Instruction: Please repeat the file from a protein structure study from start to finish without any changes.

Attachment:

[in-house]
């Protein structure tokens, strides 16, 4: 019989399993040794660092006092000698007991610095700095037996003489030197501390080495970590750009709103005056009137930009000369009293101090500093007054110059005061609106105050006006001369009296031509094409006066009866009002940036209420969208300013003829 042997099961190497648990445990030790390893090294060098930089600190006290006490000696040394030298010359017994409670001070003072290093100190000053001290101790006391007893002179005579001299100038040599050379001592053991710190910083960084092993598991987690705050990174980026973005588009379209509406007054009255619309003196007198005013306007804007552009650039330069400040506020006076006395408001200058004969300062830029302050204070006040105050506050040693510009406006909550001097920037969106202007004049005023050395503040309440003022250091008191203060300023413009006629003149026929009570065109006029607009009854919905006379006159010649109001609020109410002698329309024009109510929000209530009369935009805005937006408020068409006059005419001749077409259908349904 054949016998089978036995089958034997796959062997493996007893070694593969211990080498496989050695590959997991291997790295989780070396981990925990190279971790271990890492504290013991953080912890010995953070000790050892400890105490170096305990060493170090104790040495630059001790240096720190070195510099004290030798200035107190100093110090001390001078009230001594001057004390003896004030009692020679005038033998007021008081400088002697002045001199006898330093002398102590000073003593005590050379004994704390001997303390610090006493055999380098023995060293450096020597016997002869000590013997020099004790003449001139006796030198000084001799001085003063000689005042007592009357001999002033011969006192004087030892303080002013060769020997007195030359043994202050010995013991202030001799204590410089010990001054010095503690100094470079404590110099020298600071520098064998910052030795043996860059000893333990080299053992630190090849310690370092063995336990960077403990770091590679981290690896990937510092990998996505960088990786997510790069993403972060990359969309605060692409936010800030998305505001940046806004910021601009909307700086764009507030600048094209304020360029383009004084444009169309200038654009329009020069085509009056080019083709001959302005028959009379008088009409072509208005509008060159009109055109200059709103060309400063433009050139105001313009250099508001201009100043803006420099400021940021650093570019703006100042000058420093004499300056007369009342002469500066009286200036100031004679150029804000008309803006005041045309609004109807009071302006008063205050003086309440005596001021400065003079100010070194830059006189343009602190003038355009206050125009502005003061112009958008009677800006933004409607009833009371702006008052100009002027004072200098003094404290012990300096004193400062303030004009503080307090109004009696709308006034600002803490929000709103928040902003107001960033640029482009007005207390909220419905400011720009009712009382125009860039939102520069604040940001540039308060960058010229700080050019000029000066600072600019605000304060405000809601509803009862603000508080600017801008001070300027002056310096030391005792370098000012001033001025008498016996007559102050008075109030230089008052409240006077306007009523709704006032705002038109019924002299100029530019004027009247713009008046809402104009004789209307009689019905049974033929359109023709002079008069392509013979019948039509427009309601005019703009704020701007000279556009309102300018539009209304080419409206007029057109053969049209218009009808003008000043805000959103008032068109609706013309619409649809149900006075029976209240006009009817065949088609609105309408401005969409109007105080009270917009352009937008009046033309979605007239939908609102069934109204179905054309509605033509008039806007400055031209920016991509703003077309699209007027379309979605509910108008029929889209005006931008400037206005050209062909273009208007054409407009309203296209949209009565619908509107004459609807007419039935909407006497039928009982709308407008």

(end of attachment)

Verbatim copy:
[in-house]
């Protein structure tokens, strides 16, 4: 019989399993040794660092006092000698007991610095700095037996003489030197501390080495970590750009709103005056009137930009000369009293101090500093007054110059005061609106105050006006001369009296031509094409006066009866009002940036209420969208300013003829 042997099961190497648990445990030790390893090294060098930089600190006290006490000696040394030298010359017994409670001070003072290093100190000053001290101790006391007893002179005579001299100038040599050379001592053991710190910083960084092993598991987690705050990174980026973005588009379209509406007054009255619309003196007198005013306007804007552009650039330069400040506020006076006395408001200058004969300062830029302050204070006040105050506050040693510009406006909550001097920037969106202007004049005023050395503040309440003022250091008191203060300023413009006629003149026929009570065109006029607009009854919905006379006159010649109001609020109410002698329309024009109510929000209530009369935009805005937006408020068409006059005419001749077409259908349904 054949016998089978036995089958034997796959062997493996007893070694593969211990080498496989050695590959997991291997790295989780070396981990925990190279971790271990890492504290013991953080912890010995953070000790050892400890105490170096305990060493170090104790040495630059001790240096720190070195510099004290030798200035107190100093110090001390001078009230001594001057004390003896004030009692020679005038033998007021008081400088002697002045001199006898330093002398102590000073003593005590050379004994704390001997303390610090006493055999380098023995060293450096020597016997002869000590013997020099004790003449001139006796030198000084001799001085003063000689005042007592009357001999002033011969006192004087030892303080002013060769020997007195030359043994202050010995013991202030001799204590410089010990001054010095503690100094470079404590110099020298600071520098064998910052030795043996860059000893333990080299053992630190090849310690370092063995336990960077403990770091590679981290690896990937510092990998996505960088990786997510790069993403972060990359969309605060692409936010800030998305505001940046806004910021601009909307700086764009507030600048094209304020360029383009004084444009169309200038654009329009020069085509009056080019083709001959302005028959009379008088009409072509208005509008060159009109055109200059709103060309400063433009050139105001313009250099508001201009100043803006420099400021940021650093570019703006100042000058420093004499300056007369009342002469500066009286200036100031004679150029804000008309803006005041045309609004109807009071302006008063205050003086309440005596001021400065003079100010070194830059006189343009602190003038355009206050125009502005003061112009958008009677800006933004409607009833009371702006008052100009002027004072200098003094404290012990300096004193400062303030004009503080307090109004009696709308006034600002803490929000709103928040902003107001960033640029482009007005207390909220419905400011720009009712009382125009860039939102520069604040940001540039308060960058010229700080050019000029000066600072600019605000304060405000809601509803009862603000508080600017801008001070300027002056310096030391005792370098000012001033001025008498016996007559102050008075109030230089008052409240006077306007009523709704006032705002038109019924002299100029530019004027009247713009008046809402104009004789209307009689019905049974033929359109023709002079008069392509013979019948039509427009309601005019703009704020701007000279556009309102300018539009209304080419409206007029057109053969049209218009009808003008000043805000959103008032068109609706013309619409649809149900006075029976209240006009009817065949088609609105309408401005969409109007105080009270917009352009937008009046033309979605007239939908609102069934109204179905054309509605033509008039806007400055031209920016991509703003077309699209007027379309979605509910108008029929889209005006931008400037206005050209062909273009208007054409407009309203296209949209009565619908509107004459609807007419039935909407006497039928009982709308407008």